One of the best things about digital photography is that you can look closely at oldish photos and find new details. It’s especially interesting when you find that you’ve taken several photos of birds that you couldn’t identify at the time, but now have the resources to do so.
Case in point: I needed a horizontal header image for this blog. I went back into my digital archives and found a nice composition from a trip Matt and I took three Thanksgivings ago. We were staying in Port Angeles for the holiday, then ferrying over to Victoria for our first visit there together. The day before we left for BC, we took a drive out to the Ediz Hook, just outside of Port Angeles, and took some photos of birds on the beach there. There is a Reservation for Native Birds there, but I’m not sure on the rules of birding to know whether our spotting counts as natural or supplemental.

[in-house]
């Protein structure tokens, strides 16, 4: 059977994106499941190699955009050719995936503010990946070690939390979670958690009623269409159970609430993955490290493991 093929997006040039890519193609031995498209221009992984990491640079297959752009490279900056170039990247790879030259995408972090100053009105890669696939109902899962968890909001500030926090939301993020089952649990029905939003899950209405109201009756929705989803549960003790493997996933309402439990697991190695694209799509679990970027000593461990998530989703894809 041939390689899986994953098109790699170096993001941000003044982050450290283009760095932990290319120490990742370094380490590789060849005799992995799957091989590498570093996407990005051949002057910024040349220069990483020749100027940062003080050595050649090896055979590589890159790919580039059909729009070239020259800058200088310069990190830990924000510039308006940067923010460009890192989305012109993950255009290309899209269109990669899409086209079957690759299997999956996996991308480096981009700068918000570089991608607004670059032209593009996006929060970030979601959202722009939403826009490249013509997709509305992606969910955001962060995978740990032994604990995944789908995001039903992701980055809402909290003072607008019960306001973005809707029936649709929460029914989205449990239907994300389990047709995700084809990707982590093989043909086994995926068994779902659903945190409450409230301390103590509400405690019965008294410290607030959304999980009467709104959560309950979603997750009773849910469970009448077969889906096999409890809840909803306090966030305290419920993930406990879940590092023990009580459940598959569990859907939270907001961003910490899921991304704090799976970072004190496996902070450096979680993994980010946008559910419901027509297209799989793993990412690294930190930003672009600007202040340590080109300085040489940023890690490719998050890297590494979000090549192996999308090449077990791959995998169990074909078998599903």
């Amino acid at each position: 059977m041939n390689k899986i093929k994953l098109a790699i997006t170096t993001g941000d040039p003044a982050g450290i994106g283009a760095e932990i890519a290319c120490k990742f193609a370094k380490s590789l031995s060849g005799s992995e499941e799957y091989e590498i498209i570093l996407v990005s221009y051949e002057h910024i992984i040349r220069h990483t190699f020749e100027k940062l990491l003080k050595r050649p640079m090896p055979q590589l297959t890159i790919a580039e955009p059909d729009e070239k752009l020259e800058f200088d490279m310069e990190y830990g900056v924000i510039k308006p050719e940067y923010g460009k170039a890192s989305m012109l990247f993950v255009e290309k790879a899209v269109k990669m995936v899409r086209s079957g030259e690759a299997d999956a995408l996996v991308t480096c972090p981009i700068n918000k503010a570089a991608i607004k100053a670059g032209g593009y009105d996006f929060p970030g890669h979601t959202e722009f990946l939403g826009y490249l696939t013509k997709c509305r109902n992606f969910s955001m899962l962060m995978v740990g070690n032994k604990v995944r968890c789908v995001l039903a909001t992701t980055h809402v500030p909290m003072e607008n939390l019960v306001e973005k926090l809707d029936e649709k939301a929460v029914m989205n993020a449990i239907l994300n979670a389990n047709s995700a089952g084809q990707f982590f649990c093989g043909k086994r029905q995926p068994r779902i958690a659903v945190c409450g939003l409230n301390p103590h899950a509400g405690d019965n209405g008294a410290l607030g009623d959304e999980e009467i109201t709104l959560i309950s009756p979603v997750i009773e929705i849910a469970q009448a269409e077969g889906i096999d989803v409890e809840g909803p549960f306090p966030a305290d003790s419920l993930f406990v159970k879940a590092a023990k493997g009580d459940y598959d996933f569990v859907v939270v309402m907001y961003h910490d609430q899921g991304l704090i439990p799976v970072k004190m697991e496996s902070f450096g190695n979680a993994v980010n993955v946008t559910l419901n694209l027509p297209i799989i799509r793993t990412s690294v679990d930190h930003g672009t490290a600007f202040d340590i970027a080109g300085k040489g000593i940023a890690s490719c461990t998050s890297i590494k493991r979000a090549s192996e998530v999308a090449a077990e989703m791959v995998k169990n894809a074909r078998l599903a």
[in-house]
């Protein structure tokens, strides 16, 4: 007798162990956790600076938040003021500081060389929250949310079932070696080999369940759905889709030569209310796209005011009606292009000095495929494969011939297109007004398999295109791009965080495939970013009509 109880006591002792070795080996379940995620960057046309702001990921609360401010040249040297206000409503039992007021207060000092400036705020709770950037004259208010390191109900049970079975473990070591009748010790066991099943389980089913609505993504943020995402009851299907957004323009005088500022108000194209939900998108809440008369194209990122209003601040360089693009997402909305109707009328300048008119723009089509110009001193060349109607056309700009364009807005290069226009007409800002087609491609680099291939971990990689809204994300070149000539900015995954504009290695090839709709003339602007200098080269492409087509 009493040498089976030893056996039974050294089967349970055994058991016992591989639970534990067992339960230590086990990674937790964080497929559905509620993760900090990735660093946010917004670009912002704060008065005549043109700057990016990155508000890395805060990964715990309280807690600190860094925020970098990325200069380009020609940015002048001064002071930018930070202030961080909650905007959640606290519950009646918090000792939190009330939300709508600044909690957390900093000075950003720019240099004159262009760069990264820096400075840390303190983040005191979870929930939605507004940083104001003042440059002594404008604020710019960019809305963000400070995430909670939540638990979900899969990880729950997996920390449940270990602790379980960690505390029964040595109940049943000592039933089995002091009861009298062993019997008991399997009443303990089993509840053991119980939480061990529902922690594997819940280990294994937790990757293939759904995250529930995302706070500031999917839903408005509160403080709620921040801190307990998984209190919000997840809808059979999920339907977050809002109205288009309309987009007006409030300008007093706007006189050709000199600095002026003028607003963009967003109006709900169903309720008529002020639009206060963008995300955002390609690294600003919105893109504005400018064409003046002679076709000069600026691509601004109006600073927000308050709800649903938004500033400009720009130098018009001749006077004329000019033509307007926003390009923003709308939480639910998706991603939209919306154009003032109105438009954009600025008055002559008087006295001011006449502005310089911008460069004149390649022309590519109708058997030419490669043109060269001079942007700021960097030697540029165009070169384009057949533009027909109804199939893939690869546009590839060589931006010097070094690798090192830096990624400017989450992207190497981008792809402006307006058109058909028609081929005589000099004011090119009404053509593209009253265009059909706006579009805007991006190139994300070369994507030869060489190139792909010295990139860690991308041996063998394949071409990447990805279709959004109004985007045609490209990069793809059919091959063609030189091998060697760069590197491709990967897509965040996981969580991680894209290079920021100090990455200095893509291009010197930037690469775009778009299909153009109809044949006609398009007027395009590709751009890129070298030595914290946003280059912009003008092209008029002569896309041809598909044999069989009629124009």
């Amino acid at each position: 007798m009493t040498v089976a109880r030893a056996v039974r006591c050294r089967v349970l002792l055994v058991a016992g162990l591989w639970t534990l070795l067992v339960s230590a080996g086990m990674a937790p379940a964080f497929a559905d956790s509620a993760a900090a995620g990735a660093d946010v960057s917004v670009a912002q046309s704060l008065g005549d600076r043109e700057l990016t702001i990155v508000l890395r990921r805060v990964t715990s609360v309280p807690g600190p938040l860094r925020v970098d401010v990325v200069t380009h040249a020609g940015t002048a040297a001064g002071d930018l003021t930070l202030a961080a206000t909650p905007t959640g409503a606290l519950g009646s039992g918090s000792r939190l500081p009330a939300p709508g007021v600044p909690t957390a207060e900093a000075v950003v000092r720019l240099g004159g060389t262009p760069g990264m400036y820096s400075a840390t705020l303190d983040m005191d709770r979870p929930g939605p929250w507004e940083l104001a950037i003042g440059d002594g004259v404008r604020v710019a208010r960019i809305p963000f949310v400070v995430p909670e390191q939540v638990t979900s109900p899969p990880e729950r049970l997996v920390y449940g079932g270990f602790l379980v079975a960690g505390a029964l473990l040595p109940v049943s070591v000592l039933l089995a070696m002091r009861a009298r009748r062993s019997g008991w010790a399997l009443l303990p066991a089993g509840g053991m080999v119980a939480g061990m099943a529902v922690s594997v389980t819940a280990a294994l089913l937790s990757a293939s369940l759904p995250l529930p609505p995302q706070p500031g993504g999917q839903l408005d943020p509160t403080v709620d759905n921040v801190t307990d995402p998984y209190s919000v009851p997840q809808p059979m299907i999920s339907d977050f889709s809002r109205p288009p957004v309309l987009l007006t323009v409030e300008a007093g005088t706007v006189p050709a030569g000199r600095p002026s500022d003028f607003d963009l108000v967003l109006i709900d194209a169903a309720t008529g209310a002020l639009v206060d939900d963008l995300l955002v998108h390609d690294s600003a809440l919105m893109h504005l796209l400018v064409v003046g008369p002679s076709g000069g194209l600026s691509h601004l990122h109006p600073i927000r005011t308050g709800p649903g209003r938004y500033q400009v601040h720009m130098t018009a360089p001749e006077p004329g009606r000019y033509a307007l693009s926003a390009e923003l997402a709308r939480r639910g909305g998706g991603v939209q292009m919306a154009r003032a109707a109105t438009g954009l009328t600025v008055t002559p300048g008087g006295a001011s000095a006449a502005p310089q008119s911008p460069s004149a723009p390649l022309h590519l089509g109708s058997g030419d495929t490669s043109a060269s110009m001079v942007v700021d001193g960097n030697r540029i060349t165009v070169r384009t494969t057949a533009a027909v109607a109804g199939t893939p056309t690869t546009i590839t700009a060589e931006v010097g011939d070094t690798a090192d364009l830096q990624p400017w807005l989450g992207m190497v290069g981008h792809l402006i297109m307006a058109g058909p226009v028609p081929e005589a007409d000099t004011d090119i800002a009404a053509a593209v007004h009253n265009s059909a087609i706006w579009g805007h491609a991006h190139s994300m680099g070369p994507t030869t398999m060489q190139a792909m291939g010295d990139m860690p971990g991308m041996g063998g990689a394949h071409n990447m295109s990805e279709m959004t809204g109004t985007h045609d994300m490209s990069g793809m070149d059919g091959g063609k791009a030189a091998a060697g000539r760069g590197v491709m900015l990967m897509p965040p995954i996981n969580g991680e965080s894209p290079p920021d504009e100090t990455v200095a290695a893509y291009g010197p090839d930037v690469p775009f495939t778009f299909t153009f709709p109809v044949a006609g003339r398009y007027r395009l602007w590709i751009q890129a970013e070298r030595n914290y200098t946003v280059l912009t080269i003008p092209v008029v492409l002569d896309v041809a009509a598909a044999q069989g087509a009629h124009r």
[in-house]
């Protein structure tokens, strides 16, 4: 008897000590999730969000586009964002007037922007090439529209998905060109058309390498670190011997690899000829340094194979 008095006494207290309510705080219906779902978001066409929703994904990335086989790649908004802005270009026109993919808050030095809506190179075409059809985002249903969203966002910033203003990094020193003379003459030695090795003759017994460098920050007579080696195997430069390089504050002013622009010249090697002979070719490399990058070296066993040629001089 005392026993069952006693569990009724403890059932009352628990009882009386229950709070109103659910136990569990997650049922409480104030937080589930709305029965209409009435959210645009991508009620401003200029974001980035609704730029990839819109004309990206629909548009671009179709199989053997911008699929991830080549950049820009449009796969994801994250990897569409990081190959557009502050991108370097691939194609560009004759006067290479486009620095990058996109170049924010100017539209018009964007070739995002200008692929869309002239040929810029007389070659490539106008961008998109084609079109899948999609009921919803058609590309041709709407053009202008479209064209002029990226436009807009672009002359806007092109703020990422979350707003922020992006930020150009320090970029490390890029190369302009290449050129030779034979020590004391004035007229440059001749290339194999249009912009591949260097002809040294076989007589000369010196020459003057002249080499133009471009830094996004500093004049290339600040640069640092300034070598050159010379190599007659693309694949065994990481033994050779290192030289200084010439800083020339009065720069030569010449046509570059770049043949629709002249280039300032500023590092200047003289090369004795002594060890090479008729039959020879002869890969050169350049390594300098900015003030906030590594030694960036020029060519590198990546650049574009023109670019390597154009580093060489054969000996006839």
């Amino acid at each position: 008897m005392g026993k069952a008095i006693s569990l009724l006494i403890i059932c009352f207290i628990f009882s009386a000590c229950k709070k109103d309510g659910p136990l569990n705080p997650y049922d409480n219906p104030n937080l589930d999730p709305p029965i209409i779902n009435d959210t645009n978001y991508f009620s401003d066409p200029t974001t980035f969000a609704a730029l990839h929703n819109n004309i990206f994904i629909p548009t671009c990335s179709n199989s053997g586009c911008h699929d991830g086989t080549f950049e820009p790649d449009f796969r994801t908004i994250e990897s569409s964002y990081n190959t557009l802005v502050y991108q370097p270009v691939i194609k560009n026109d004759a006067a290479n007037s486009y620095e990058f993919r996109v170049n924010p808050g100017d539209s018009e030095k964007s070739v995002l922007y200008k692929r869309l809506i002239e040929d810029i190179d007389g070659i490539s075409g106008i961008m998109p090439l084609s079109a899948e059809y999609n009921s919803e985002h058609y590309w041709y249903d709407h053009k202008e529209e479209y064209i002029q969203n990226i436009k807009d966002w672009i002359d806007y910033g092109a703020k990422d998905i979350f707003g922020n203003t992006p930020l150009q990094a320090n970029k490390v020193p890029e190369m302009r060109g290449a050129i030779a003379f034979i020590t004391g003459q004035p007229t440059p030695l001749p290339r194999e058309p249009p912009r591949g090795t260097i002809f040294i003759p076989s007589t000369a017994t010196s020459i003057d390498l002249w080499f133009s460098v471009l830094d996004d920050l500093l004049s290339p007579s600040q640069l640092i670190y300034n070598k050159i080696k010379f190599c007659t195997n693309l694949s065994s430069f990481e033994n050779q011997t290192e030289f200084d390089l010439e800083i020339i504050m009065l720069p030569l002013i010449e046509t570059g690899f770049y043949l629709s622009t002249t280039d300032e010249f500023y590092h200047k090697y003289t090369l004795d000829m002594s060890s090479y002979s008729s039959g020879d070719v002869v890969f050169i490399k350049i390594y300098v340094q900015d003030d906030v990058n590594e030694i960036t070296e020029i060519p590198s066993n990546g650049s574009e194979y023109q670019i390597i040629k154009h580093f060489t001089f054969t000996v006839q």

We hadn’t really gotten into birdwatching at that point, so the birds have gone unidentified for three years. Until just about an hour ago, when I found the photos again and identified the two types I snapped. All shots were taken on the northern shore of the hook, very near the “A” marker in the photo above, on November 22, 2007.
This is the raw image of the header, above. Across the log are eight Black Turnstones, which are members of the sandpiper family. They are found along the Pacific Coast in the Winter and they summer in the coastal areas of Alaska.
Black Turnstone - Arenaria melanocephala
In the bottom right corner of the raw header image you can just make out some little white headed birds – another type of sandpiper: Western Sandpipers.
- Western Sandpiper – Calidris mauri (plus an errant Turnstone)
At least, I’m pretty sure they are Western Sandpipers, though without a known control for contrast, they could be Semi-palmated Sandpipers or even Sanderlings. I use the Sibley Field Guide to Birds of Western North America for all my local identifications. I also have a copy of the guide for Eastern North America as well, for when we’re back east visiting Matt’s family in Massachusetts. This Thanksgiving, we’ll be in Chicago, where I hope to see more birds I can identify for practice.